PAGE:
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HIS LOVE OF PLAY

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writing, reading, or minding our lessons so much as we were bidden. For memory and ability were not wanting to us, O Lord, for Thou didst graciously bestow them upon us according to our age; but we delighted in play ; and were corrected for this by those who did the same. But the trifles with which older persons are occupied are called business, but when boys occupy themselves with that which in their case corresponds with those trifles, they are punished by those elders; and no one pities either boys or men. For will any one of sound judgment approve of my being beaten, because as a boy, through playing at ball, I made less progress in those studies which would only render me, when a man, capable of playing at a worse game; for what else was he doing who chastised me, who, when overthrown in some petty controversy by a fellow-tutor, was more tormented by chagrin and envy, than I was when beaten by my play-fellow in a game of ball ?

CHAPTER X.

Through love of Play and of performances, he is

drawn away from Study.

A

ND yet I did sin, O Lord God, Disposer and

Creator of all things natural, but only Disposer of sins : O Lord my God, I did wrong by acting contrary to the commands of my parents and of those masters. For I might have afterwards put to a good account that knowledge which, whatever their motive was, they wished me to acquire. For it was not from the choice of something better that I disobeyed them,

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HE HAS A DANGEROUS ILLNESS

but through love of play ; delighting in the pride of victories in contests; and to have my ears tickled with false fables, that they might itch the more ; and the same curiosity made my eyes sparkle more and more at the sight of the plays and games of my elders. And although those who show them are held in such esteem that almost all would be glad for their children to do the same, yet are they willing that their children should be flogged, if by such games they are hindered from those studies, by the means of which they hope some time that they will become capable of the same performances.

Look mercifully on these things, O Lord ; and deliver us, who now call upon Thee ; deliver those, too, who have not yet called upon Thee, and grant that they may call upon Thee, and that Thou mayest deliver them.

CHAPTER XI.

Seized with Jllness, he earnestly asked for Baptism,

which his mother, after careful deliberation, deferred.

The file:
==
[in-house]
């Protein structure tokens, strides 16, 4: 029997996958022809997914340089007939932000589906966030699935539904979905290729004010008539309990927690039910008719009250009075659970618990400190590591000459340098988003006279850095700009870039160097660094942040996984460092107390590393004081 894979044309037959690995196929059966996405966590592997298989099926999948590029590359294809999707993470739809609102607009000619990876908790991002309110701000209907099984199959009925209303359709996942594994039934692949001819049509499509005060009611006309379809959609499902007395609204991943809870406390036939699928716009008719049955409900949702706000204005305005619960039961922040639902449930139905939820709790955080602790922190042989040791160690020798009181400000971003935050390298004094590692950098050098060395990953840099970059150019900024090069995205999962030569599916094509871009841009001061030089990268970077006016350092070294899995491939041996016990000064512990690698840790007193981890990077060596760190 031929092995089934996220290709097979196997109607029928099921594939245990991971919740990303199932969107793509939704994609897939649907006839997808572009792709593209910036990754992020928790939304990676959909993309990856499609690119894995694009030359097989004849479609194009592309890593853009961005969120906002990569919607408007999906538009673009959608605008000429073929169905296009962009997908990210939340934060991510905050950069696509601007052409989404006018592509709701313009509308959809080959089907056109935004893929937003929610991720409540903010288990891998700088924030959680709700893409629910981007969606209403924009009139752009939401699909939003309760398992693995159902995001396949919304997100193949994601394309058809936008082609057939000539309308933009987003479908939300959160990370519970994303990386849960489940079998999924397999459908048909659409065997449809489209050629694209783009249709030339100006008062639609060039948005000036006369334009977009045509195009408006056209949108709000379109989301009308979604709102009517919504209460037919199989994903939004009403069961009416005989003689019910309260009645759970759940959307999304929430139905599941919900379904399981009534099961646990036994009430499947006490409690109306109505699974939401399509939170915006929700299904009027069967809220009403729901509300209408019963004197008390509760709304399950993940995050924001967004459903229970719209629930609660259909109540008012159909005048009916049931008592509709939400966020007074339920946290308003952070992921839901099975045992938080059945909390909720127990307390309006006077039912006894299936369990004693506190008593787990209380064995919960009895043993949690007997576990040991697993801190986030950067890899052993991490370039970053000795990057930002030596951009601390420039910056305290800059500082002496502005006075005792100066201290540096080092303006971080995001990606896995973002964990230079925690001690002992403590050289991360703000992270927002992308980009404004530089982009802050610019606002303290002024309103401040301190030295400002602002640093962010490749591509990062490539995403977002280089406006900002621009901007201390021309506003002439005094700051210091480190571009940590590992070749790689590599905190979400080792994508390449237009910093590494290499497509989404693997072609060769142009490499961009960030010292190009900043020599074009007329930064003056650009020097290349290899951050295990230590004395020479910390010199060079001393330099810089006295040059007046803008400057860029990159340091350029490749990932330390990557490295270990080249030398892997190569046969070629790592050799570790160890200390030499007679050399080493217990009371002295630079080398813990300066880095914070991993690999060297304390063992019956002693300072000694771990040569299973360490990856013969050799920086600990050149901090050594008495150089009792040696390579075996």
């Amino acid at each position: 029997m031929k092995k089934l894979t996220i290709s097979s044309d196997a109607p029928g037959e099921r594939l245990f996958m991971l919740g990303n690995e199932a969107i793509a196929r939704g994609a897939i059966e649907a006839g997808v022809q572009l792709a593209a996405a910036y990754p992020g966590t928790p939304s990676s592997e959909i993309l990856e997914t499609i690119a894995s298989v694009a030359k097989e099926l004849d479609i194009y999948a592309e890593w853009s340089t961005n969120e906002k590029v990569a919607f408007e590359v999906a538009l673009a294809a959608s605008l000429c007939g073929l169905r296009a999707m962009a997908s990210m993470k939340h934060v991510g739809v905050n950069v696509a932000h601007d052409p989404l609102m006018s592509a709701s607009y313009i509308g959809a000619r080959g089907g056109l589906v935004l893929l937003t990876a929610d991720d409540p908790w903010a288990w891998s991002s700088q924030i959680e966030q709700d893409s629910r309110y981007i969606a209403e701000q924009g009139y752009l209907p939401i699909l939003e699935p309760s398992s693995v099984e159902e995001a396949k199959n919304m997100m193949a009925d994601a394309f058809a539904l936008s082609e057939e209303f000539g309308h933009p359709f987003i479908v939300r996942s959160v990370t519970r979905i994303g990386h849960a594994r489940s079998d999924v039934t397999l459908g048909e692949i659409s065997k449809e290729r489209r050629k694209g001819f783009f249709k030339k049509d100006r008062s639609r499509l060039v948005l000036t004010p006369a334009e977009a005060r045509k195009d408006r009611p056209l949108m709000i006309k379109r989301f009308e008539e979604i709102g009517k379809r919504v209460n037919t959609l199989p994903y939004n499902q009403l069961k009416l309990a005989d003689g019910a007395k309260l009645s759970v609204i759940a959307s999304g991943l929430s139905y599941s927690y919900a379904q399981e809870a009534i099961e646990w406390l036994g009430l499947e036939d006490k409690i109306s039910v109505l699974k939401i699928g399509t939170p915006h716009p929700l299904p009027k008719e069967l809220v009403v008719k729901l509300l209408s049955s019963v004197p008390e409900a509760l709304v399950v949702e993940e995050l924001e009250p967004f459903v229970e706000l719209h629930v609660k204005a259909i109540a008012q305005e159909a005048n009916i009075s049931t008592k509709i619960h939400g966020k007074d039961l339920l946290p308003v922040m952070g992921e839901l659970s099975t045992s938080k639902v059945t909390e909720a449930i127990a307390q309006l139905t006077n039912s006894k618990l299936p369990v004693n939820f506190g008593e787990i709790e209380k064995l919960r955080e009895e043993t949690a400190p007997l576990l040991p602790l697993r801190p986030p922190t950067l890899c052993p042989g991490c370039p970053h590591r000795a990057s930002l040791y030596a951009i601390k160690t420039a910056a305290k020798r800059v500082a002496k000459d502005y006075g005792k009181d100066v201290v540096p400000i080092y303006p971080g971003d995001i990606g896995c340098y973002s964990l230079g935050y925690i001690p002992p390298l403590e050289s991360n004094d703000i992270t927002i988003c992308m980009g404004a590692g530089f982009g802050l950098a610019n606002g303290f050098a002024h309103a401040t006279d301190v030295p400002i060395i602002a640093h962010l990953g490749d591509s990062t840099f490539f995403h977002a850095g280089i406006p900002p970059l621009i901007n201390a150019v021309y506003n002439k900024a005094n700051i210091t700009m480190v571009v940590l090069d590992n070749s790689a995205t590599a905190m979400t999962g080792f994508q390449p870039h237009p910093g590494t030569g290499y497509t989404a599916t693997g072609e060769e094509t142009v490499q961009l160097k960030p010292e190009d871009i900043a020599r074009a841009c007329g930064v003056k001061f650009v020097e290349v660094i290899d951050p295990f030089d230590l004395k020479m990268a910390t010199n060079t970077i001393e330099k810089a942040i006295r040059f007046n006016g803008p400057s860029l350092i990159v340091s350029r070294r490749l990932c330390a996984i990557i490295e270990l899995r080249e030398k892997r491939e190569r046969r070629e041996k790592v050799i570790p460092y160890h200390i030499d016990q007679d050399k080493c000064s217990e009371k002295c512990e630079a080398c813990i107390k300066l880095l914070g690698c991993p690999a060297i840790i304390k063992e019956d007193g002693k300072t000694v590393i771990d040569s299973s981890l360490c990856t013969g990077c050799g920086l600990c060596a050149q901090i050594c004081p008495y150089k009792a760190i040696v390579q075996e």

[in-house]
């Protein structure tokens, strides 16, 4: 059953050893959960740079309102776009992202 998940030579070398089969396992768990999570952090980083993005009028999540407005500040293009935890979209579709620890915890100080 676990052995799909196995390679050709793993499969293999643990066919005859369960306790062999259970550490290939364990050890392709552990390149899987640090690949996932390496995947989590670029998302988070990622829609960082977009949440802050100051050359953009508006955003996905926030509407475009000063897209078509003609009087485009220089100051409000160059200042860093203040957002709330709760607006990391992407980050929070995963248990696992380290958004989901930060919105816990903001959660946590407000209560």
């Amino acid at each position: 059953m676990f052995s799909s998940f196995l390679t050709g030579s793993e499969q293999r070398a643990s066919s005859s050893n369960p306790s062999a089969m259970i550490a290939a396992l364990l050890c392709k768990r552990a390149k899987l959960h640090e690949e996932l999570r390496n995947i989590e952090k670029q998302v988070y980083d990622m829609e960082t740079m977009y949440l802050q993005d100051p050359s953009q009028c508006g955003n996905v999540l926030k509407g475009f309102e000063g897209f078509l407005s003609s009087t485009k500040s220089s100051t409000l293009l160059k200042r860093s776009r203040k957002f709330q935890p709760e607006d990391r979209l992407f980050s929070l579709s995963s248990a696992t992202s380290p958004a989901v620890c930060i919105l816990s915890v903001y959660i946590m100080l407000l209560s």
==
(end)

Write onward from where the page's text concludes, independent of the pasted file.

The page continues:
FOR "OR I had already heard, as a boy, of eternal life,

promised to us through the humility of our Lord God, descending to our pride ; and I was already signed with the sign of His cross, and salted with His salt,' even from the womb of my mother, who placed all her hope in Thee. Thou sawest, O Lord, when I was still but a boy, how one day I was suddenly seized

1 One of the rites used in the admission of a Catechumen, previous to Baptism, "founded on the Lord's words, 'Have salt in yourselves."

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HE DESIRES TO BE BAPTIZED

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in my stomach, became violently ill, and almost died -Thou sawest, my God (for Thou wert already my Keeper), with what earnestness and faith I begged of my loving mother and of Thy Church, which is the mother of us all, that I might receive the Baptism of Thy Christ my God and Lord. And the mother of my flesh, being much disturbed-since with a heart, pure in faith, she more lovingly travailed in birth of my eternal salvation – would with all speed have provided for my Baptism and cleansing by the sacraments of salvation, confessing Thee, O Lord Jesus, for the remission of sins, had I not suddenly recovered. Therefore my cleansing was put off, because should I live, I should inevitably get defiled again ; and sin after Baptism is of a deeper dye, and fraught with greater danger to the soul than sin before it. I then already believed ; and so did my mother, and all the household except my father ; yet my mother's piety had a stronger influence over me than his unbelief, so that I believed in Christ, in spite of him. For it was her one longing that Thou, my God, shouldest be a father unto me, rather than he ; and in this Thou didst help her to prevail over her husband, whom she obeyed, though she was better than he, as in thus fulfilling Thy command she also obeyed Thee.